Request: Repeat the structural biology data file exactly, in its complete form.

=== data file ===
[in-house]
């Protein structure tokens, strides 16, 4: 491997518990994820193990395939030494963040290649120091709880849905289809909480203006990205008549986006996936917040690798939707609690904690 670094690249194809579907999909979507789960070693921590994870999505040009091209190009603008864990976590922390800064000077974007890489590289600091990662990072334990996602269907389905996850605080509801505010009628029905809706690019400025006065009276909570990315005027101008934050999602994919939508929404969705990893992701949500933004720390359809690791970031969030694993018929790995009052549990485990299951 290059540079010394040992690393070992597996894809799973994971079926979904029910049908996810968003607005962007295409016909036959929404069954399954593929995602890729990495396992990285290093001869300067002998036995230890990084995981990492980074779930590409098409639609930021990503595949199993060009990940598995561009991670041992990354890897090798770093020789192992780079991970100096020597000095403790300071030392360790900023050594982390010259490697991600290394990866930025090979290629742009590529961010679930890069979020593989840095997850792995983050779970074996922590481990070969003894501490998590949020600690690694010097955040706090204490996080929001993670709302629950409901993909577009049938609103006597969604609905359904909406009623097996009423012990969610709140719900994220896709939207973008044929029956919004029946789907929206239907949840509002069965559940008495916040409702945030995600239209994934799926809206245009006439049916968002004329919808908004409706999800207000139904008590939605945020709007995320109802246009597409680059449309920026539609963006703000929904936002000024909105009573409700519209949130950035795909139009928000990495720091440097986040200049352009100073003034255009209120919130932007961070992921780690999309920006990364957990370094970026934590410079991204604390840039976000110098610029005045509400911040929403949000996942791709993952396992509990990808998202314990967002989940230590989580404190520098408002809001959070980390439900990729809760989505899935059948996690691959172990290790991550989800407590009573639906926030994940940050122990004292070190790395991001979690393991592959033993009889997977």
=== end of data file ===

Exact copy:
[in-house]
């Protein structure tokens, strides 16, 4: 491997518990994820193990395939030494963040290649120091709880849905289809909480203006990205008549986006996936917040690798939707609690904690 670094690249194809579907999909979507789960070693921590994870999505040009091209190009603008864990976590922390800064000077974007890489590289600091990662990072334990996602269907389905996850605080509801505010009628029905809706690019400025006065009276909570990315005027101008934050999602994919939508929404969705990893992701949500933004720390359809690791970031969030694993018929790995009052549990485990299951 290059540079010394040992690393070992597996894809799973994971079926979904029910049908996810968003607005962007295409016909036959929404069954399954593929995602890729990495396992990285290093001869300067002998036995230890990084995981990492980074779930590409098409639609930021990503595949199993060009990940598995561009991670041992990354890897090798770093020789192992780079991970100096020597000095403790300071030392360790900023050594982390010259490697991600290394990866930025090979290629742009590529961010679930890069979020593989840095997850792995983050779970074996922590481990070969003894501490998590949020600690690694010097955040706090204490996080929001993670709302629950409901993909577009049938609103006597969604609905359904909406009623097996009423012990969610709140719900994220896709939207973008044929029956919004029946789907929206239907949840509002069965559940008495916040409702945030995600239209994934799926809206245009006439049916968002004329919808908004409706999800207000139904008590939605945020709007995320109802246009597409680059449309920026539609963006703000929904936002000024909105009573409700519209949130950035795909139009928000990495720091440097986040200049352009100073003034255009209120919130932007961070992921780690999309920006990364957990370094970026934590410079991204604390840039976000110098610029005045509400911040929403949000996942791709993952396992509990990808998202314990967002989940230590989580404190520098408002809001959070980390439900990729809760989505899935059948996690691959172990290790991550989800407590009573639906926030994940940050122990004292070190790395991001979690393991592959033993009889997977």